After a few months’ hiatus, the Riverside Arts Market is back. The farmer’s market carried on without interruption; the Arts Market debuted its 2011 season on March 5 under the Fuller Warren Bridge, with a great view of downtown Jacksonville, on the St. John’s River.
It was great. I watched people watching art and was on an inspiration mission. The street is inspiring.
This girl wandered from textile booth to textile booth, sporting a handmade bag of her own.
I stopped at every photographer’s booth to see how my work holds up to theirs. It was fun to see that yes, if I wanted, I think I could have an exhibition too. While I’m not at the top of my game yet ( neither are many of them), who cares? Aren’t we always striving? It was fun to talk shop with a few photographers there.
There was the requisite street performer, whose act I’ve witnessed before. This man gets himself tied into a straightjacket and wound up with chains by random audience members. Then he’s hauled to the top of a pole, upside down, and sets a time limit for himself to break free, adding to the suspense of his performance. He’s got the crowd-banter down pat. I’ve watched him do this three times. He always gets out, of course, and the crowd loves it. He always says something like, “This is what happens when a guy loses his job at Goldman Sachs,” meaning, now he earns tip money from doing his act at RAM. I’m a sucker for the backstory; next time I’m going to ask him. I also wonder what he does make in tips, too. What do you think? Too personal a question?
This enthralled child watches him as he’s tied, chained, and strung up, seemingly helpless. But this dude is anything but helpless. He manages by sheer force of core strength and practiced skill, to wriggle his way free.
Then there was the food. Arts market fare ranges from meat-on-a-stick, which had the longest line, to the juiciest turkey burger I’ve ever tasted. Ever. I guess you know what I ate; this is what I photographed:
This musician stood alone and played beautifully. I took several pictures of him. I grabbed a card from the table nearby, thinking it was his, and that I’d email the photos to him. Regrettably it wasn’t; now he’ll never see them. All these performers really make the ambiance; without them, the outdoor art and farmer’s market just wouldn’t be complete.
Then there were the people with the large snakes. Curling around the neck of this girl, who quite loved her pet. She encouraged everyone to approach him, and touch him, which freaked out some of the kids but I figured if she let the thing wind itself around her body, touching him would be no problem. I realize this seems absurd to snake lovers, but I don’t know snakes. They are enigmas to me. I’m not fond of long limbless reptile that have no eyelids, a short tail, and jaws that are capable of considerable extension. Still, this snake seemed friendly enough and its handler, a serene young woman.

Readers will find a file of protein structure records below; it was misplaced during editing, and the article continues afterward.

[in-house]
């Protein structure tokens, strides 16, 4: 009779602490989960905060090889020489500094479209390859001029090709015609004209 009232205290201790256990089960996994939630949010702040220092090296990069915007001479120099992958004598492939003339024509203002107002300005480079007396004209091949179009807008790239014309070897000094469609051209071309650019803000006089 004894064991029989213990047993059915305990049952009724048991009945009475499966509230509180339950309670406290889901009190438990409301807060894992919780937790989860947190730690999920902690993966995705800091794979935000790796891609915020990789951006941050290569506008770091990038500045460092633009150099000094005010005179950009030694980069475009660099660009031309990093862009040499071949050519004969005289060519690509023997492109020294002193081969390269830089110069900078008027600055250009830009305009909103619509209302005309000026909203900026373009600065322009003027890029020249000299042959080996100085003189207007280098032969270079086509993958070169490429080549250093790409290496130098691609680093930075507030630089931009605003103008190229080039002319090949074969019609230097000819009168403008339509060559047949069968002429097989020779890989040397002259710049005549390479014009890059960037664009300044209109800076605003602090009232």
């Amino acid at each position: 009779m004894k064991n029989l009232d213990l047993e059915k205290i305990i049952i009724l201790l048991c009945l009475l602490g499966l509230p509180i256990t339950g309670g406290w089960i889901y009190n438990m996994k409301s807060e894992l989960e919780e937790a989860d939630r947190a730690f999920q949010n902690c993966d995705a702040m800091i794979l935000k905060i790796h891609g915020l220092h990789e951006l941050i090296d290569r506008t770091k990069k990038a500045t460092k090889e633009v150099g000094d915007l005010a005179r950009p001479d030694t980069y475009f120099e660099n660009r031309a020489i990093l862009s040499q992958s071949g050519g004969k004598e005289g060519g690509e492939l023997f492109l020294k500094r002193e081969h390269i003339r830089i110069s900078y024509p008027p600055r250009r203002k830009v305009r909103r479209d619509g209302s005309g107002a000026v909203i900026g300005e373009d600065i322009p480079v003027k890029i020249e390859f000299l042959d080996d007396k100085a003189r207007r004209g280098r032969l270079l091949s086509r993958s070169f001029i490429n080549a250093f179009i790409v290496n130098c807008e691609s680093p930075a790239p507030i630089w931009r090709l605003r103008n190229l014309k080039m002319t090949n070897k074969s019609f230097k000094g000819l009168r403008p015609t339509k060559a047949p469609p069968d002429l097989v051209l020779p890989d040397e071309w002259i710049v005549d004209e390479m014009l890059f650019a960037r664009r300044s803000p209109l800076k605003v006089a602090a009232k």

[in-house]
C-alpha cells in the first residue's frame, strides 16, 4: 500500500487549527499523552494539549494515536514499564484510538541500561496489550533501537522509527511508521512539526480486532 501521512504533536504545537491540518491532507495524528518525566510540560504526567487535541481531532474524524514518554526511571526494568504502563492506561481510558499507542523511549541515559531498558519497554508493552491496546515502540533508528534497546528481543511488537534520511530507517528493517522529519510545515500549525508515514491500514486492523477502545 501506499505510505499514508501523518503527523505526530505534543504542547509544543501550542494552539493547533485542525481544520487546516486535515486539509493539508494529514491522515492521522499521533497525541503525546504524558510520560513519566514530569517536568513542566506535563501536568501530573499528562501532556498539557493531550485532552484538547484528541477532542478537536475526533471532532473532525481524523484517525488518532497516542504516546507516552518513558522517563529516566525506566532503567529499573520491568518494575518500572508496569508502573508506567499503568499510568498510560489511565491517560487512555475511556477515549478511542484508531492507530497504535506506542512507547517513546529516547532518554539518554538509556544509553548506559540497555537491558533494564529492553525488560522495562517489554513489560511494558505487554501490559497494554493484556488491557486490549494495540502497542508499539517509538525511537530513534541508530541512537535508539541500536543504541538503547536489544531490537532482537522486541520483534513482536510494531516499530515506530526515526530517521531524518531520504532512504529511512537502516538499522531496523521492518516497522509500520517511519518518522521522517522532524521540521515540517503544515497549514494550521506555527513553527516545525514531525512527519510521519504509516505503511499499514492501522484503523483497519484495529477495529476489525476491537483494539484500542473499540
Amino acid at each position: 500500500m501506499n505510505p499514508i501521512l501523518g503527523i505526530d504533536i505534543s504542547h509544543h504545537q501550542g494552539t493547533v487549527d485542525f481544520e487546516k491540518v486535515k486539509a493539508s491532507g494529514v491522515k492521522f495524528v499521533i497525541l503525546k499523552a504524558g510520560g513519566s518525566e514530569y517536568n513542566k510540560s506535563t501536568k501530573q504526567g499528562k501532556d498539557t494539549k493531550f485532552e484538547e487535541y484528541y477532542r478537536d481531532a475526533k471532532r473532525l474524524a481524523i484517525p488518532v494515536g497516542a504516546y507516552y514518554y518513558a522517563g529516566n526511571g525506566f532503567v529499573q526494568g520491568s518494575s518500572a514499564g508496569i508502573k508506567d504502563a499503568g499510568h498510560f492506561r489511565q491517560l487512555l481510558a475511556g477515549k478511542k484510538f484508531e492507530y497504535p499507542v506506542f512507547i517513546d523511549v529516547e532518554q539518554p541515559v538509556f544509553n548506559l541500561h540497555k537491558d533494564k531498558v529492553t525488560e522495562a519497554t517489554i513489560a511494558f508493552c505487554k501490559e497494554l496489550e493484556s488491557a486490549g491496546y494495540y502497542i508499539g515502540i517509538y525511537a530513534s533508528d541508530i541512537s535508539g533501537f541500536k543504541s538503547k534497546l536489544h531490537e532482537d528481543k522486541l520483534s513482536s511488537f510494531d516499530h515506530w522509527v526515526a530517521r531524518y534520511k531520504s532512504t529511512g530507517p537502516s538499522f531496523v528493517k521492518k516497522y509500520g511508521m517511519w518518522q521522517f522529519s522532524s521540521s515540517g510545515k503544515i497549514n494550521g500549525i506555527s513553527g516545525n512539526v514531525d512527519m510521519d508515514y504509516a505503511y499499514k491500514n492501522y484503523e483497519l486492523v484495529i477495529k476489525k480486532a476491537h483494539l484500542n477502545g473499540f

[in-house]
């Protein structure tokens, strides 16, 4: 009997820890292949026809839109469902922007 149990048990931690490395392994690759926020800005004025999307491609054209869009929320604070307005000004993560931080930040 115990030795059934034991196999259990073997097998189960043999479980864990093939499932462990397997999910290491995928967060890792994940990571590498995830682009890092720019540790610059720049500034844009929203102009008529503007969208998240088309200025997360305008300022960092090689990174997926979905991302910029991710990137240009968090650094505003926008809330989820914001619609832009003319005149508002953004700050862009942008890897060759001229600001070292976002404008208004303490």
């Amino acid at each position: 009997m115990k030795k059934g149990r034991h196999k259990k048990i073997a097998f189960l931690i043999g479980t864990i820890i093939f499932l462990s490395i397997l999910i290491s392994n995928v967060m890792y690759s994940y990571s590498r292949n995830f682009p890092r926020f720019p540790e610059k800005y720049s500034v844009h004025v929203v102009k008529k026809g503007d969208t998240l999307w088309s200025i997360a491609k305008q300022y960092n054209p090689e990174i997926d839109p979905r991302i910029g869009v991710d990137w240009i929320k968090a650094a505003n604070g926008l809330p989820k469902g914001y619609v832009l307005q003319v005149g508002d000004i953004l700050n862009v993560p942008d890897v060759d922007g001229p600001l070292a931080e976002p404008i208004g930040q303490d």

I touched him. Many of the kids were tentative but intrigued.
The snake’s body was warm and smooth. His skin was beautiful. The next morning in church, I saw a woman wearing shoes that could have been made from this snake’s twin brother! Yikes. Snakeskin shoes. That gave me a start.
The Riverside Arts Market is really great for people of all ages. Whether your interest is produce or art; oddities or music, wandering about under the bridge with the local community in a weekly gathering of artists and farmers and performers is something special. It’s just right: neither too small, nor overwhelming in size.
It’s all about the community-minded people, their creativity, their local farm-to-you produce, and fun.
One of my very favorite parts of the Riverside Arts Market is the Imagination Squared art project. The link will take you to its Facebook Page but basically, here’s the deal: for $36 you get two wooden squares and the chance to have your artwork displayed (and maybe, sold!) at RAM. The squares are the canvas for your imagination and creativity. Get your artist on and go for it. I’ve seen many squares on display and the coolest part is that anyone can get involved. Some of the square are obviously made by seasoned artists, others by those with a love for art. Either way, your work will get four weeks on display and whether it sells or not (heck, maybe you’ll just create one for yourself and another to give as a gift…), isn’t so much the point of the project. It’s the community involvement, and giving a platform for the artist in everyone a chance to be showcased.
Don’t even ask me why I didn’t take a few pics of my favorite display! I’m captivated by the concept and inspired to try something myself. It might come out looking like kindergarten artwork but who knows? I feel a collage brewing…
See? Even the beachlifer loves life on the street. I definitely give the Riverside Arts Market a ‘must do’ on your list of activities close to home. Diversity is the catalyst to inspiration. Get out and come explore next weekend – at RAM.